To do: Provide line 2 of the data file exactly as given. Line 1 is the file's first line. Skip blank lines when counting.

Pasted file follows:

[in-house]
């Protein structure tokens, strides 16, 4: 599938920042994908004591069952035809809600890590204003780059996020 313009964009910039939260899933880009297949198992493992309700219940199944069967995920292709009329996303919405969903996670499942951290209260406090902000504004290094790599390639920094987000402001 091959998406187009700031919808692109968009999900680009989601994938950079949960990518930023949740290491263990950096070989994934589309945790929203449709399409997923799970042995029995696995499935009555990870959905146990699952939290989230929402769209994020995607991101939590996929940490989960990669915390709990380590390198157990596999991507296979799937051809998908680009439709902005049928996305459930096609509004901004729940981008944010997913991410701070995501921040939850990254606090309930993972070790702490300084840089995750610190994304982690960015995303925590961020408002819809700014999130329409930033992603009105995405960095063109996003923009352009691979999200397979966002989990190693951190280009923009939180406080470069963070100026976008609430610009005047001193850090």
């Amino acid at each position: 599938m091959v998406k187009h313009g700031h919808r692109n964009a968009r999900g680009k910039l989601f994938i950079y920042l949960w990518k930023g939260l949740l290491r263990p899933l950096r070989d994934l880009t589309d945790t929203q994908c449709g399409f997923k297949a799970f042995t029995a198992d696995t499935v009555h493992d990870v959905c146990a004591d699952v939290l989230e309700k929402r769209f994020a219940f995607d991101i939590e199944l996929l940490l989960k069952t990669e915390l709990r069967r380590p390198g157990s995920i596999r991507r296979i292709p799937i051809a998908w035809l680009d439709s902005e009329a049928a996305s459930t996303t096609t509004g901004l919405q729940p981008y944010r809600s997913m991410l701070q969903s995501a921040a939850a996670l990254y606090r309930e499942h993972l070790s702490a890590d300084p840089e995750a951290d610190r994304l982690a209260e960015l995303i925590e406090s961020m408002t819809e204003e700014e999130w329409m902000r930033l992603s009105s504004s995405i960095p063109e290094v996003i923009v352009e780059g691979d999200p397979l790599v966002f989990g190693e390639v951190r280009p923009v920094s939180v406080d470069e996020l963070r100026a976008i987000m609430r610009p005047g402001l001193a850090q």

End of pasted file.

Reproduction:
């Protein structure tokens, strides 16, 4: 599938920042994908004591069952035809809600890590204003780059996020 313009964009910039939260899933880009297949198992493992309700219940199944069967995920292709009329996303919405969903996670499942951290209260406090902000504004290094790599390639920094987000402001 091959998406187009700031919808692109968009999900680009989601994938950079949960990518930023949740290491263990950096070989994934589309945790929203449709399409997923799970042995029995696995499935009555990870959905146990699952939290989230929402769209994020995607991101939590996929940490989960990669915390709990380590390198157990596999991507296979799937051809998908680009439709902005049928996305459930096609509004901004729940981008944010997913991410701070995501921040939850990254606090309930993972070790702490300084840089995750610190994304982690960015995303925590961020408002819809700014999130329409930033992603009105995405960095063109996003923009352009691979999200397979966002989990190693951190280009923009939180406080470069963070100026976008609430610009005047001193850090």